Footpath, Keene, NH

The weekend before last, I got together with my friend A (not her real initial) for an afternoon of bookchat, woods-walking, and beer-and-burrito frivolity. A and I have been friends for several years now; like all of my close current friends, our meeting was all-but-accidental, an in-person friendship that flowered from an unlikely exchange of emails between perfect strangers. “How do you know I’m not an axe-murderer,” I quipped before our first face-to-face meet-up several summers ago. “Well, how do you know I’m not an axe-murderer, too,” A smartly replied. And with a wit that sharp, I knew I was safe from bodily harm, an intuition that was corroborated when I met A that first time only to discover she eerily resembles one of my three sisters.

It’s been several years now that A and I have gotten together every month or so to talk books, swap life’s little war stories, and otherwise check-in over beer and burritos or other fare. Although I usually like to walk alone, A makes for a wonderful walking companion. The past few times we’ve gotten together, we’ve caught up on one another’s lives while taking a good long stroll: first at MacDowell Lake in Peterborough, NH and most recently at Estabrook Woods in Concord, MA. A has a strong stride and hearty endurance; she is one of those rare folks who really can walk, talk, and think at the same time. And A understands the importance of conversational pacing, the way to balance talking with listening, listening with asking, and acceptance with advice: a delicate balance.

Pasture turnstile, Concord, MA

While we were walking at Estabrook Woods the weekend before last, A and I came to a sun-drenched pasture ringed with split rails and barbed wire. Concord, MA is horse country, so good fences do indeed make good neighbors. Wanting to explore a nearby field where woodcocks are rumored to court and nest, A and I came to an old-fashioned pasture turnstile, a contraption that allows a solitary walker to pass onto a footpath without letting the livestock loose. “Shall we go ahead and look for the woodcock meadow?” A asked. “We’ll have to watch out for ticks.” As I compared A’s sneaker-clad feet with my own bare feet in sandals, I eyed the profusion of poison ivy and raspberry prickles that wended greenly up the turnstile: ticks would be the least of our worries. “Sure!” I said in a typical moment of obstacles-be-damned impulsiveness. “Let’s do it!”

That path, it turned out, didn’t go to the woodcock meadow; instead, it went straight through overgrown pastures and weedy woods to another larger horse pasture, this one barred with a wooden gate and a sign proclaiming “Keep Out.” We turned around to go back through the turnstile, back through the woods, and back to the car and those beer and burritos, the sun already starting to droop toward the western horizon. Rumors of woodcocks in other sun-drenched meadows would await another day.

Footpath, Keene, NH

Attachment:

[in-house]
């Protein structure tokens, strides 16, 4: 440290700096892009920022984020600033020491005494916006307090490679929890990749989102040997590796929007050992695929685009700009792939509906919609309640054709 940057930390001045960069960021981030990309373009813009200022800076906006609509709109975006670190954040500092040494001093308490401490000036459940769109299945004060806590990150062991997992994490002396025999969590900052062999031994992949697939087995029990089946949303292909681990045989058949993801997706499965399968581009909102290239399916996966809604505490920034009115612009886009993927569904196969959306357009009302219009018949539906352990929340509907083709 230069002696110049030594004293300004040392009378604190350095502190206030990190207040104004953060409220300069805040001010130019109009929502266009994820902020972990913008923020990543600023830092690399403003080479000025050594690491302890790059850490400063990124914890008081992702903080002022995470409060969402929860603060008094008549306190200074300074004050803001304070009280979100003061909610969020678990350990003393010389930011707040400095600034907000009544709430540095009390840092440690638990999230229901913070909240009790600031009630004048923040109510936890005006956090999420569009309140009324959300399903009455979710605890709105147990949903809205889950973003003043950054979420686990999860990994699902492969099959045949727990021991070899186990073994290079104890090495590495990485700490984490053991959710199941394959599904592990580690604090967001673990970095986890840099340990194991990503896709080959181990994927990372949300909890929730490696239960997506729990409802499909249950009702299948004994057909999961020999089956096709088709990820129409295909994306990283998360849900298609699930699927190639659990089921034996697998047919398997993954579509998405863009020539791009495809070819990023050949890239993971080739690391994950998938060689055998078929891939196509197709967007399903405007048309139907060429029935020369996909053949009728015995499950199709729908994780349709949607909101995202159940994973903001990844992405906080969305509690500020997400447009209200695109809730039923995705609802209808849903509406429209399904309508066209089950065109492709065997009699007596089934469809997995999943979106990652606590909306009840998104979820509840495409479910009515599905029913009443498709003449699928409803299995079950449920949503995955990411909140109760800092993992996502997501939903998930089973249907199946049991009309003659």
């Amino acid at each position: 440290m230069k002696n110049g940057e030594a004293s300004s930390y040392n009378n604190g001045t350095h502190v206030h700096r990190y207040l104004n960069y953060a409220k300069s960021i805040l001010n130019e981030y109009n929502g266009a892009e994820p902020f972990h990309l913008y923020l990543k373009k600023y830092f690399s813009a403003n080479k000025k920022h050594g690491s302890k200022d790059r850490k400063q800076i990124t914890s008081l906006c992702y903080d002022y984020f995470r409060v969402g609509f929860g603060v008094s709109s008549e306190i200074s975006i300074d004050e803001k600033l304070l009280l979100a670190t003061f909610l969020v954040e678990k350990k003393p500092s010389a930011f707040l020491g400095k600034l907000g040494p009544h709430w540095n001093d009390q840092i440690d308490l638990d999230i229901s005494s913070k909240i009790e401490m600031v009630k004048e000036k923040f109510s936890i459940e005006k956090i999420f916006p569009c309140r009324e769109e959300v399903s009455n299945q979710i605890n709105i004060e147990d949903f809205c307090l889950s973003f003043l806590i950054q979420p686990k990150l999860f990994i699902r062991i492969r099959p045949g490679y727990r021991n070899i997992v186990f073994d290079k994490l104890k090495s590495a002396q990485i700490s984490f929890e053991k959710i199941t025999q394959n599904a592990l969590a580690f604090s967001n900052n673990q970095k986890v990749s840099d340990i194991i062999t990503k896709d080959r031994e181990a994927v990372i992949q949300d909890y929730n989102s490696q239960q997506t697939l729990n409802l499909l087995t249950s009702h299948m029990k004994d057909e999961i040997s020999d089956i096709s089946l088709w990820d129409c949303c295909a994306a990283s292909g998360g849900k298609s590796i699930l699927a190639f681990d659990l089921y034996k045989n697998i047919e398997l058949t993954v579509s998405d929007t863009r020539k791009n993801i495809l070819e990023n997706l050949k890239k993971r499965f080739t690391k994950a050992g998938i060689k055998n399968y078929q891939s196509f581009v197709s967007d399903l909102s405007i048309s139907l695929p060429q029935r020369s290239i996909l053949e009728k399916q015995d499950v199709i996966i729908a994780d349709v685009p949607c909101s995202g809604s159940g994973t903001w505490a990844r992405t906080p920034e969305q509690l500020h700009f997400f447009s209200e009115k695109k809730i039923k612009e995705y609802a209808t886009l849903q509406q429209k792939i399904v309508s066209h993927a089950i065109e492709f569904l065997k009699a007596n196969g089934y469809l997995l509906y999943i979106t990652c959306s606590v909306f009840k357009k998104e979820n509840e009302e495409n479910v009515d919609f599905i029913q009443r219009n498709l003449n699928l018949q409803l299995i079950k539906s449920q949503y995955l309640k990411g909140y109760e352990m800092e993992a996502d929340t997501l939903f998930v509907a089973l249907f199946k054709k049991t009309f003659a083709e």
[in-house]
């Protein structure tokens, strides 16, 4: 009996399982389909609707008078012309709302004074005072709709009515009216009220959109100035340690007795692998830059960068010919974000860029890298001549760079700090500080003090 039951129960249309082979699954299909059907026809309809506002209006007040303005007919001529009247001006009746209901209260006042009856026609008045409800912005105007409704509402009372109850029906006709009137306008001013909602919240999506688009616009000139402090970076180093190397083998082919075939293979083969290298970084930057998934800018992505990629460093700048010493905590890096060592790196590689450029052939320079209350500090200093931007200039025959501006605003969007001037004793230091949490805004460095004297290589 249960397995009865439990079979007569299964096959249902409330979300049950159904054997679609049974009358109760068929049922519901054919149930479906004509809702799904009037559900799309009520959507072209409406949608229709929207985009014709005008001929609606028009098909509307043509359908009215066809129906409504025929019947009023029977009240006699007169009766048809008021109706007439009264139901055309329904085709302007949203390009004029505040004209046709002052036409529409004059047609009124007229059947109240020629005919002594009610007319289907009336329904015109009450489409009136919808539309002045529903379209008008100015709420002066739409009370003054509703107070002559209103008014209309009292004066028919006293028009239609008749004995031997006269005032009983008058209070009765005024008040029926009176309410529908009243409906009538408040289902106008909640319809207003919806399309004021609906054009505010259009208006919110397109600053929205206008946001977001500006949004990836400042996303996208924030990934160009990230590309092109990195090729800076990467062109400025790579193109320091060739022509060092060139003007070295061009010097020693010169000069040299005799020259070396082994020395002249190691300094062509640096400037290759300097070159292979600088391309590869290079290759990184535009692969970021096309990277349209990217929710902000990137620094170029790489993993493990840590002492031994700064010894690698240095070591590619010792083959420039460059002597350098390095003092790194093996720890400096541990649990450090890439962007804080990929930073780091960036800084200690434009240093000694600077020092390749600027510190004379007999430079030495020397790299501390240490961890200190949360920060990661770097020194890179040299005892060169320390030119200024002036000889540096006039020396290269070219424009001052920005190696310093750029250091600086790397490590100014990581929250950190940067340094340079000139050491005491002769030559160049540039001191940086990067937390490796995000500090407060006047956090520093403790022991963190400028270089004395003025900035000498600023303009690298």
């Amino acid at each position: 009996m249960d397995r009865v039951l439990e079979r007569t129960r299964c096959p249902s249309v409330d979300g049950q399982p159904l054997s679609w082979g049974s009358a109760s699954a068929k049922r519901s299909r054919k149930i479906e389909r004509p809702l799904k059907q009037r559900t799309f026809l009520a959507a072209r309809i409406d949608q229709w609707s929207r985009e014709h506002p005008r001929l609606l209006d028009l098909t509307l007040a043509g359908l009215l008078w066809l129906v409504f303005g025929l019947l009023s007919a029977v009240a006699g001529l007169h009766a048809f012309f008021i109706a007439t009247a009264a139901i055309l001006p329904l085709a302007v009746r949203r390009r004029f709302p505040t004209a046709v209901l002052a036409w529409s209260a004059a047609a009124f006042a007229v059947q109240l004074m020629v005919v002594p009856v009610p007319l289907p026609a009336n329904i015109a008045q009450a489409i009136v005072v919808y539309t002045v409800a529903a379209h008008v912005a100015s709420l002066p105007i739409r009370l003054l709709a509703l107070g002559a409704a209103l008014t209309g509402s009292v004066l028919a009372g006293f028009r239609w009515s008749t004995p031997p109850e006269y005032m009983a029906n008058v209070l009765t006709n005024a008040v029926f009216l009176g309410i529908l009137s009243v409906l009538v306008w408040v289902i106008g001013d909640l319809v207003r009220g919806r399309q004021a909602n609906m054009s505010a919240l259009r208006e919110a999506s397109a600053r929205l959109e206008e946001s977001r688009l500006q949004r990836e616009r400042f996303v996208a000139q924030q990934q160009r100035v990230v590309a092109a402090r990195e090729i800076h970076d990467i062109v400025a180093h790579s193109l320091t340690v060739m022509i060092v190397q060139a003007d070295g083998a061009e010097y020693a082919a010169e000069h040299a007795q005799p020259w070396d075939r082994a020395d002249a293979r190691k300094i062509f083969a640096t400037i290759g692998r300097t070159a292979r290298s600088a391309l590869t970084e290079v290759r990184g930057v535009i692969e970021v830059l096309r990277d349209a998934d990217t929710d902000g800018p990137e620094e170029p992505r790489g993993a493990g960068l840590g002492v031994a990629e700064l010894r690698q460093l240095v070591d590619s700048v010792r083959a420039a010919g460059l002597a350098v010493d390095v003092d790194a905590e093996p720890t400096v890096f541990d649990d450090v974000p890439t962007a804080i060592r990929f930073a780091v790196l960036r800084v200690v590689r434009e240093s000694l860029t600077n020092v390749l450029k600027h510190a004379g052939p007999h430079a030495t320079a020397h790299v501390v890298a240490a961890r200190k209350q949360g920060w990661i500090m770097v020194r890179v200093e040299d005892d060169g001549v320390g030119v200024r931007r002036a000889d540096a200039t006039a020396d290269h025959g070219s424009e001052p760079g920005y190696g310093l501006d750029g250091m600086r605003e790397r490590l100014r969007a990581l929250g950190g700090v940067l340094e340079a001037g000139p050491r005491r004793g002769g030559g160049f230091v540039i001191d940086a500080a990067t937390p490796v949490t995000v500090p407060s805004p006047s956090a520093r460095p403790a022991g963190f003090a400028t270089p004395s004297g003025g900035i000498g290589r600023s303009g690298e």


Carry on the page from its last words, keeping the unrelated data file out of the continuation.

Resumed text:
Contemplating that rural turnstile along with the various fence-fringed paths right here in Keene, it occurs to me how many turnstile-like transitions we each face in this journey called life. A, like most of my close friends, is somewhat older than me; as we’d sat earlier that day talking books with one of A’s college associates, it dawned on me how truly green I am at the tender age of 35. “I’m turning 41 next week,” A admitted, “and I’m thinking 41 is going to be much better than 40.” A’s college friend agreed: “Yes, 41 was good…but it gets even better.” I sat silently sipping my lemonade while A and her friend savored their iced teas: having weathered their 30s, their first marriages, and the sturm und drang entailed in each, A and her friend wore a comfortable wisdom, the battle scars and medals of a fight well-endured. Having lived their 20s and 30s for their husbands and kids, their 40s and beyond are now their time: with her daughters having reached the threshold of maturity and quasi-independence, A’s reached a turnstile where she’s successfully juggling parenthood, work, and an active social life. Is it any surprise, then, that A’s now embarking on the very journey I just finished, the poison-ivied and raspberry-prickled path toward a PhD? No, it’s no surprise; indeed, it’s entirely fitting. Having worked in both the private sector and academia for years, A knows what she wants and what she’s getting into. She’ll weather this coming path as she’s weathered all the others: there ain’t nothing she’ll encounter that a little beer and burritos won’t fix.

Footpath, Keene, NH

This past Sunday Chris and I had a small gathering here at our apartment to celebrate (belatedly) my completion of the doctorate. Although she would have loved to have come, A had her hands full with those daughters of hers: at 13 they still need Mom in her role as private chauffeur. I was happy, though, that two of my other close friends, C and D, took the time to come to my party even though they unfortunately missed the chance to meet one another: D arrived at the party late after C had left early.